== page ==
Lori Drew, July 2, 2009
Laws "Vague and Flawed"
The mom convicted of bullying a teenage girl on MySpace, driving her to the point of suicide, was acquitted by a Los Angeles judge Thursday.
Last November, Lori Drew, 49, was found guilty of three misdemeanors charges for sending mean-spirited messages to a distraught teen, pretending to be a boy who no longer liked her.
She was charged under the federal Computer Fraud and Abuse Act, designed to convict computer hackers.
Drew, from suburban St. Louis, received her conviction for accessing protected computers “without authorization to obtain information to inflict emotional distress”. Had she been sentenced she could have received a year in jail for each misdemeanor and a $100,000 fine.
A felony conviction for conspiracy could have brought her 20 years in prison.
This was the first time the law had been used to convict someone of misusing a social network site, and many legal experts said the laws should never have been applied here.
Judge George Wu agreed with Drew’s lawyers who argued the laws were vague and flawed. He said he was tentatively acquitting Drew with a written decision to be issued soon.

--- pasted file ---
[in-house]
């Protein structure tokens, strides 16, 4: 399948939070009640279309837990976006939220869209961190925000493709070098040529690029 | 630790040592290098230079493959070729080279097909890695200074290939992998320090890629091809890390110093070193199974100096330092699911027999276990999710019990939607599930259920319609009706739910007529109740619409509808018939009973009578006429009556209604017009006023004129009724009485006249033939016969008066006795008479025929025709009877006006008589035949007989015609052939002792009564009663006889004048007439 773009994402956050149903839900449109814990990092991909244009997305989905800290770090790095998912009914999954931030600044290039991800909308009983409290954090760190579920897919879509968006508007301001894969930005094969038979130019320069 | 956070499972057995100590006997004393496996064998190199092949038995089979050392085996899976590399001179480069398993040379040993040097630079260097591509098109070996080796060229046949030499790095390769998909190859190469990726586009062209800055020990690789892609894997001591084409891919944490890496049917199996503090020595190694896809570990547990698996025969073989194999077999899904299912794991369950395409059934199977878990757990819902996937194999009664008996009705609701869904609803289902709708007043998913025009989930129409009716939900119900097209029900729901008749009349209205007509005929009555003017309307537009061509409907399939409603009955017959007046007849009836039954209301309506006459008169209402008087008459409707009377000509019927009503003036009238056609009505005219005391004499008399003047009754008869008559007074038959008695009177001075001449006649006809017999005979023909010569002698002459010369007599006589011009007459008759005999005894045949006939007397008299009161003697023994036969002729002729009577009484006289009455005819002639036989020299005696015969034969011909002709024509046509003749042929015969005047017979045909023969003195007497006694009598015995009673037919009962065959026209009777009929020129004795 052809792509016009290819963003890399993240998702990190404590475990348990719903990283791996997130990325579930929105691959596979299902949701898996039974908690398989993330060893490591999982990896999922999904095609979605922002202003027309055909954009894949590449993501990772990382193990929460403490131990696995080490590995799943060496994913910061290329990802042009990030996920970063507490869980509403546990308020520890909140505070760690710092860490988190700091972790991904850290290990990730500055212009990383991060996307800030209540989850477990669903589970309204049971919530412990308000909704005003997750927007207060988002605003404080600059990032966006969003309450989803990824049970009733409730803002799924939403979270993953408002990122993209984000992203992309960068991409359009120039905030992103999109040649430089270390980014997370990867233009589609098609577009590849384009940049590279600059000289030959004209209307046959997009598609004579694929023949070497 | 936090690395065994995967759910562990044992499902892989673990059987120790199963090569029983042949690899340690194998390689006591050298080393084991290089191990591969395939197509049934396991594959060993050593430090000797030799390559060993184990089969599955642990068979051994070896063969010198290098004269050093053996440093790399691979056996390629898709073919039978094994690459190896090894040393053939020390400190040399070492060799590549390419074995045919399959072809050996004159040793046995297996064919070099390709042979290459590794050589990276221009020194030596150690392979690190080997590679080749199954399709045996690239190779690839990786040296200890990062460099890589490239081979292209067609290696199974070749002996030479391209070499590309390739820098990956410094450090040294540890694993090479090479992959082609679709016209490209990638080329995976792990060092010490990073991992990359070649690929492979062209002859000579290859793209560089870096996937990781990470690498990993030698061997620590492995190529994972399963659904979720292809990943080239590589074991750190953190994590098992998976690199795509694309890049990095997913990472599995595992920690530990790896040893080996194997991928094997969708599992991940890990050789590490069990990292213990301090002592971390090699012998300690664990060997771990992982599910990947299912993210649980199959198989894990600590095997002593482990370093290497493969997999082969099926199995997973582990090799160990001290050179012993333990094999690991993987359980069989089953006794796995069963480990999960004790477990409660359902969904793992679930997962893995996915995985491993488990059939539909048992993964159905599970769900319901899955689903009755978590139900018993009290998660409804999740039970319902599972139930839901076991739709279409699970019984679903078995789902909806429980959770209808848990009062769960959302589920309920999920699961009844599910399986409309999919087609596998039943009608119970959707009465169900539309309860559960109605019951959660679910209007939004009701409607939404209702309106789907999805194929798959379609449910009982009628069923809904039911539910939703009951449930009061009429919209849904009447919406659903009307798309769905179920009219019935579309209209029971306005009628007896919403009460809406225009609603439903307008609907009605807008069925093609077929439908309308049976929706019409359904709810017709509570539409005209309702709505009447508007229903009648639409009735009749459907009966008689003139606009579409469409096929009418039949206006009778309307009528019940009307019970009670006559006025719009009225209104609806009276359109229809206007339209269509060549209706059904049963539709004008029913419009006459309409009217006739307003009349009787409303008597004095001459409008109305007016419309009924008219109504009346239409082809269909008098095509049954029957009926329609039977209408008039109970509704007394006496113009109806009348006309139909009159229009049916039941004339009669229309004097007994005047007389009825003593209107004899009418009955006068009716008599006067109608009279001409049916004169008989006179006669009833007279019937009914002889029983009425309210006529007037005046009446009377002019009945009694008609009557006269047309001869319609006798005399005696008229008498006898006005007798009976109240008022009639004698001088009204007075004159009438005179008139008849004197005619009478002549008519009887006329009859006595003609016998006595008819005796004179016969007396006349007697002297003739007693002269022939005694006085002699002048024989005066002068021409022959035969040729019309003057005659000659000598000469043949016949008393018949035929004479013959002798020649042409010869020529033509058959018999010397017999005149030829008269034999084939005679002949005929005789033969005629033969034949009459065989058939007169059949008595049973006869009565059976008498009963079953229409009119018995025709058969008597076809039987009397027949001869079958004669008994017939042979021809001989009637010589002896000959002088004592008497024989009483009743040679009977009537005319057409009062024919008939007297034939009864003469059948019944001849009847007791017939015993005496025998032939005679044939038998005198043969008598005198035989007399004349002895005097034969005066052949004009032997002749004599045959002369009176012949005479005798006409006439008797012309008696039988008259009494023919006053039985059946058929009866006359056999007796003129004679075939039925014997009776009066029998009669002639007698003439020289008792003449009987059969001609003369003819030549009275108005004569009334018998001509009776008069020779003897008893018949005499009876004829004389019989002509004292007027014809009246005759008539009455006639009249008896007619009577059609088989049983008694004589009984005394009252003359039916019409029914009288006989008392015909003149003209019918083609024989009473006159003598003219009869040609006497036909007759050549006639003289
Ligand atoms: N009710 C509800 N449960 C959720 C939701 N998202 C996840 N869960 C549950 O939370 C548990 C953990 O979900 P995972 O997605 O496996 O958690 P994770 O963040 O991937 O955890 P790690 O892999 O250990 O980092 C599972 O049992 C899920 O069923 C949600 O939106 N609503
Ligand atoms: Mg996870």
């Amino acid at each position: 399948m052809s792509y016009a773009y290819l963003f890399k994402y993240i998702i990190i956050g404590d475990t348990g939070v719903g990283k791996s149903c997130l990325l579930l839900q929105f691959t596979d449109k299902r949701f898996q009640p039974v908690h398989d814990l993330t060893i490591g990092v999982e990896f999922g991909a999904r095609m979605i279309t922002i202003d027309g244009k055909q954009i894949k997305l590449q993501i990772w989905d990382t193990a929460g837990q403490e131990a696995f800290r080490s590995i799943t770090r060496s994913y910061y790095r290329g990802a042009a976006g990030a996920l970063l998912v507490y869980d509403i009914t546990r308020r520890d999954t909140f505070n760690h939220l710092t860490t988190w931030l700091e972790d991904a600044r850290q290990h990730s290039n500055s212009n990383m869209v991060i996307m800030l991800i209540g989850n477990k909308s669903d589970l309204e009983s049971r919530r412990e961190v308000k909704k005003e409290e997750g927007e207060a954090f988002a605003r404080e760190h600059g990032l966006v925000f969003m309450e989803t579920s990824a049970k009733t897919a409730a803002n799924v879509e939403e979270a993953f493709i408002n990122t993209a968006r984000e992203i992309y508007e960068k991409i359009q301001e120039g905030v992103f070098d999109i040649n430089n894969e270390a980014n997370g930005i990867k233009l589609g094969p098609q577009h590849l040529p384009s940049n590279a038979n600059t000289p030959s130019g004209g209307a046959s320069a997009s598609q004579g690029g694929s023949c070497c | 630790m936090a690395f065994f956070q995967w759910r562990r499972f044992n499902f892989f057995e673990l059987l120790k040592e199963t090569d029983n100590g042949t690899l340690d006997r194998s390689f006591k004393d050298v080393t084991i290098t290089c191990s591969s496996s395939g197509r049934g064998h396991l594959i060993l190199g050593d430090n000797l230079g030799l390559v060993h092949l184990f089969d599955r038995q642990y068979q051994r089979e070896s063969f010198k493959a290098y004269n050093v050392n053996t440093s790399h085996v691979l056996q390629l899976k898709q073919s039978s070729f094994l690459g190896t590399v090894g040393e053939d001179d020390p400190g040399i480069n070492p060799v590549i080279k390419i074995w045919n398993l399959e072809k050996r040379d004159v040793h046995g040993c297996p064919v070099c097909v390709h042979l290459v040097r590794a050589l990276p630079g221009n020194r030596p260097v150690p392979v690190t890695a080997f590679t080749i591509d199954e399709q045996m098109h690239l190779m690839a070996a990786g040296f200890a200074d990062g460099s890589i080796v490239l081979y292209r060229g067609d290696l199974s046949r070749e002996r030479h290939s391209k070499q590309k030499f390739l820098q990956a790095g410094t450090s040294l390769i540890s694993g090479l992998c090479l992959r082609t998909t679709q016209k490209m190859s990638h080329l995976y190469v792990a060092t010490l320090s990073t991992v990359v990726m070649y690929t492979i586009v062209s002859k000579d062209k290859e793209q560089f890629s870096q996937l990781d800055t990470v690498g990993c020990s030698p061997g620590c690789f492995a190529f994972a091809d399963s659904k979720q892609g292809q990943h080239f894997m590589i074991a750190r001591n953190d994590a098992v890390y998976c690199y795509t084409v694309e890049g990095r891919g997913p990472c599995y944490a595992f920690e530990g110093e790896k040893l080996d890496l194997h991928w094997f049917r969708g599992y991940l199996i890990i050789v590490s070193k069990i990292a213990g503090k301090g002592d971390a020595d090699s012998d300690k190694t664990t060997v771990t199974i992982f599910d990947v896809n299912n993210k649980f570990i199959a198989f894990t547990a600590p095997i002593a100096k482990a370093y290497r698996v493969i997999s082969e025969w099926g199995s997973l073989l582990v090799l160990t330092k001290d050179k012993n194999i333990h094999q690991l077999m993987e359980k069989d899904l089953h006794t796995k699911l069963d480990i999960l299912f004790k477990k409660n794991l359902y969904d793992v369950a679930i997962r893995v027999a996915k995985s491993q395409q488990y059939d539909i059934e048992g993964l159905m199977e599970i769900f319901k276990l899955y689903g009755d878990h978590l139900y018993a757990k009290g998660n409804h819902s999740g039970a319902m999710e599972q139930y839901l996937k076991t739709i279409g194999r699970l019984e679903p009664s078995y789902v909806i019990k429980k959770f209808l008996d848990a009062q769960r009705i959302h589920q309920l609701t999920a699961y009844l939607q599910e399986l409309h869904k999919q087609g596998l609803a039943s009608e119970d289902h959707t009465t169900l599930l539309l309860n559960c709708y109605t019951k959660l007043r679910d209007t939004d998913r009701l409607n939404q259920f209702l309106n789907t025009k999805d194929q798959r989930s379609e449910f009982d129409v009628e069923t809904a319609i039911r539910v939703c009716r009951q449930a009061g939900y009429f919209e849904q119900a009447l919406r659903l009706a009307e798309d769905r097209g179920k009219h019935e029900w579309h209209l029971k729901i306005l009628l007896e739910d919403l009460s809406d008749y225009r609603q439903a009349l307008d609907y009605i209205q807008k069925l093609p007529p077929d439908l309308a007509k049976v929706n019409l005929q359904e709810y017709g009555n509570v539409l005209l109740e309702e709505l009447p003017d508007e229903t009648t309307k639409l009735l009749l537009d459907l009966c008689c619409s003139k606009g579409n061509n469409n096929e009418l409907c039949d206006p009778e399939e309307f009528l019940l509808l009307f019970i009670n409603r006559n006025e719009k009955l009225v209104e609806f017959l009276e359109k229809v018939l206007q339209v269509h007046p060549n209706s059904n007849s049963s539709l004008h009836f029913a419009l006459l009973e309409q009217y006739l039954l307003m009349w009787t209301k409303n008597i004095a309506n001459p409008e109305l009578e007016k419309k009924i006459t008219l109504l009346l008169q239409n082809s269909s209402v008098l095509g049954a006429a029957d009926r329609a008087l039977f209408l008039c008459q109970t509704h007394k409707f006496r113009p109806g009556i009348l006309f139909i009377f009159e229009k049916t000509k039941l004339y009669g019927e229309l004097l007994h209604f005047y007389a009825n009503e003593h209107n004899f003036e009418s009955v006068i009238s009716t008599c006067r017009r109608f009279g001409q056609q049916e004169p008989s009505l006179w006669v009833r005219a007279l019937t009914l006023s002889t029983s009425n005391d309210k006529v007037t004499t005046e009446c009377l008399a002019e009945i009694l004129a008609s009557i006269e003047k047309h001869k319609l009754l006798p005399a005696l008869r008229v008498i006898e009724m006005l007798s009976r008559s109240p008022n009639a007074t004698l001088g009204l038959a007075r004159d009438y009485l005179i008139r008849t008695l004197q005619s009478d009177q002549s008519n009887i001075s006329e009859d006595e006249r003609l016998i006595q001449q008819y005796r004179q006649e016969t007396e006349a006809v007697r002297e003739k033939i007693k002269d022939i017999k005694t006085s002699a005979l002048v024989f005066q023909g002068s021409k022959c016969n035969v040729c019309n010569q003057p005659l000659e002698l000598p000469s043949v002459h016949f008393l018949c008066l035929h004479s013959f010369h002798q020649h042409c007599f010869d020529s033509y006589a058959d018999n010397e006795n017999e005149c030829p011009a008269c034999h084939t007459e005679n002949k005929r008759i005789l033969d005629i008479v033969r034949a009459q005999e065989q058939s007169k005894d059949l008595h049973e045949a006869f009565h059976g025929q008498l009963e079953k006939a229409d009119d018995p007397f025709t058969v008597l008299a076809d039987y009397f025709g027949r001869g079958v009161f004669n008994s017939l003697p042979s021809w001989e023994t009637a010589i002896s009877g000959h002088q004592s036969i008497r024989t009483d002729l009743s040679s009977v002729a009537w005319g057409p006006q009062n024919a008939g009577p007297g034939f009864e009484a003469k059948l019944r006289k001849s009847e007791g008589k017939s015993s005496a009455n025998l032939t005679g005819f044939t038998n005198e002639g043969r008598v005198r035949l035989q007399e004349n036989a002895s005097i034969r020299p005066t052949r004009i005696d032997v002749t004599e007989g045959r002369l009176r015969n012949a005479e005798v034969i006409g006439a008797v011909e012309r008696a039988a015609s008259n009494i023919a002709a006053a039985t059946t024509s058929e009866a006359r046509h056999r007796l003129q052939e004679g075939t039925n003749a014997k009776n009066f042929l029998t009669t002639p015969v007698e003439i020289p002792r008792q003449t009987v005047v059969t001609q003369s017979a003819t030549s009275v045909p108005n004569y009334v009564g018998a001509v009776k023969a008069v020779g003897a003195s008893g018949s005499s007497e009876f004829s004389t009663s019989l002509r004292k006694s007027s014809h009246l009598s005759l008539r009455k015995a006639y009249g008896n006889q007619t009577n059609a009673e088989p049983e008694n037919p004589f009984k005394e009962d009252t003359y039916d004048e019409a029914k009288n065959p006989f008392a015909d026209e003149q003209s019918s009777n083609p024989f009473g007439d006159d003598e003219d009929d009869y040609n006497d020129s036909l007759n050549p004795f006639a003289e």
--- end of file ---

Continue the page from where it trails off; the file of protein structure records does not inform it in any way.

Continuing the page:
Laws still have not caught up with the realities and possibilities of the digital world.
In this case, Drew, a teenage accomplice, and Drew’s teenage daughter, Sarah, created a MySpace under the name of a teenage boy "Josh" who said he liked 13-year old Megan Meier.
Megan was taking medication for attention deficit disorder and low self-esteem and depression and had recently changed schools after being bullied at the school she attended with Sarah. She was apparently doing well. Then “Josh "contacted her through her MySpace. She asked her mother if he could be added as her friend. For the next six weeks they wrote as friends.
The boy then began taunting Meier saying ‘the world would be a better place without you.” Megan hanged herself in her bedroom.
Lori Drew knew the Meiers, who were neighbors, and the New Yorker reports, she knew Megan was on medication.
Neither Sarah or the teenage accomplice were charged, reports the New York Times.
The case was brought in Los Angeles because that is the home of the MySpace servers.
Megan’s mother, Tina, has gone on to establish the Megan Meier Foundation, touring the country speaking about suicide and internet harassment.
The consumer group, Electronic Frontier Foundation warned about the precedent this case could set if the terms of service were misapplied. #